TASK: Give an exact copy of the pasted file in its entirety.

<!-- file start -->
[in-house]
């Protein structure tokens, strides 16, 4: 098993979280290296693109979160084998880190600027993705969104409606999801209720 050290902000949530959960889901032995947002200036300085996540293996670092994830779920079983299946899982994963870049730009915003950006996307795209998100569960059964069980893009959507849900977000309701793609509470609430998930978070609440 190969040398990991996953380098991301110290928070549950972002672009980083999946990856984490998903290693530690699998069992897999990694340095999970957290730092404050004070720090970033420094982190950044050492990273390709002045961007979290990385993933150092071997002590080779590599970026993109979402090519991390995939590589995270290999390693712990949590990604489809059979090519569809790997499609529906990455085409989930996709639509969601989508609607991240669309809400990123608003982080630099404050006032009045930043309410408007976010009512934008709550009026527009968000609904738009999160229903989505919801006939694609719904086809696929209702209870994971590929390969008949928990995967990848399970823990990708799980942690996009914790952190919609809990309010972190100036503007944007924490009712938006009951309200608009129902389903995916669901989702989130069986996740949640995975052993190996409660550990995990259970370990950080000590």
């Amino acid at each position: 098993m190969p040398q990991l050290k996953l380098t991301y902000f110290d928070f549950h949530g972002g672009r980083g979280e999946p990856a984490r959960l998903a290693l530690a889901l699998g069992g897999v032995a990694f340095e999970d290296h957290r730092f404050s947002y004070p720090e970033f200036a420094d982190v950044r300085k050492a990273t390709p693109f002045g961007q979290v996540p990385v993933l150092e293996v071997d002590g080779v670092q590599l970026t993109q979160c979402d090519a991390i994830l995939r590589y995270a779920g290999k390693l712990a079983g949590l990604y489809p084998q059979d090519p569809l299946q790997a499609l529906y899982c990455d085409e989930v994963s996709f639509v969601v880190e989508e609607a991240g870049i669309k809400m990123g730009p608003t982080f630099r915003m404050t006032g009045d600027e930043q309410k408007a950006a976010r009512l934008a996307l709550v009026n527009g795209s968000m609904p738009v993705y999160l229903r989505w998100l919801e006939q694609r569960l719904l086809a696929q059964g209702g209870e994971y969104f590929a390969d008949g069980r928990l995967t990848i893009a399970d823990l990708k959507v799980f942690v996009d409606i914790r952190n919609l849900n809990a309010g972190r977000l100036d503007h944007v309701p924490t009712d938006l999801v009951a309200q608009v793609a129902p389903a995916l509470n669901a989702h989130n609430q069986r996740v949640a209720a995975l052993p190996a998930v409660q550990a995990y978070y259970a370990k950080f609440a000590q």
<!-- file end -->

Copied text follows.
[in-house]
């Protein structure tokens, strides 16, 4: 098993979280290296693109979160084998880190600027993705969104409606999801209720 050290902000949530959960889901032995947002200036300085996540293996670092994830779920079983299946899982994963870049730009915003950006996307795209998100569960059964069980893009959507849900977000309701793609509470609430998930978070609440 190969040398990991996953380098991301110290928070549950972002672009980083999946990856984490998903290693530690699998069992897999990694340095999970957290730092404050004070720090970033420094982190950044050492990273390709002045961007979290990385993933150092071997002590080779590599970026993109979402090519991390995939590589995270290999390693712990949590990604489809059979090519569809790997499609529906990455085409989930996709639509969601989508609607991240669309809400990123608003982080630099404050006032009045930043309410408007976010009512934008709550009026527009968000609904738009999160229903989505919801006939694609719904086809696929209702209870994971590929390969008949928990995967990848399970823990990708799980942690996009914790952190919609809990309010972190100036503007944007924490009712938006009951309200608009129902389903995916669901989702989130069986996740949640995975052993190996409660550990995990259970370990950080000590």
């Amino acid at each position: 098993m190969p040398q990991l050290k996953l380098t991301y902000f110290d928070f549950h949530g972002g672009r980083g979280e999946p990856a984490r959960l998903a290693l530690a889901l699998g069992g897999v032995a990694f340095e999970d290296h957290r730092f404050s947002y004070p720090e970033f200036a420094d982190v950044r300085k050492a990273t390709p693109f002045g961007q979290v996540p990385v993933l150092e293996v071997d002590g080779v670092q590599l970026t993109q979160c979402d090519a991390i994830l995939r590589y995270a779920g290999k390693l712990a079983g949590l990604y489809p084998q059979d090519p569809l299946q790997a499609l529906y899982c990455d085409e989930v994963s996709f639509v969601v880190e989508e609607a991240g870049i669309k809400m990123g730009p608003t982080f630099r915003m404050t006032g009045d600027e930043q309410k408007a950006a976010r009512l934008a996307l709550v009026n527009g795209s968000m609904p738009v993705y999160l229903r989505w998100l919801e006939q694609r569960l719904l086809a696929q059964g209702g209870e994971y969104f590929a390969d008949g069980r928990l995967t990848i893009a399970d823990l990708k959507v799980f942690v996009d409606i914790r952190n919609l849900n809990a309010g972190r977000l100036d503007h944007v309701p924490t009712d938006l999801v009951a309200q608009v793609a129902p389903a995916l509470n669901a989702h989130n609430q069986r996740v949640a209720a995975l052993p190996a998930v409660q550990a995990y978070y259970a370990k950080f609440a000590q």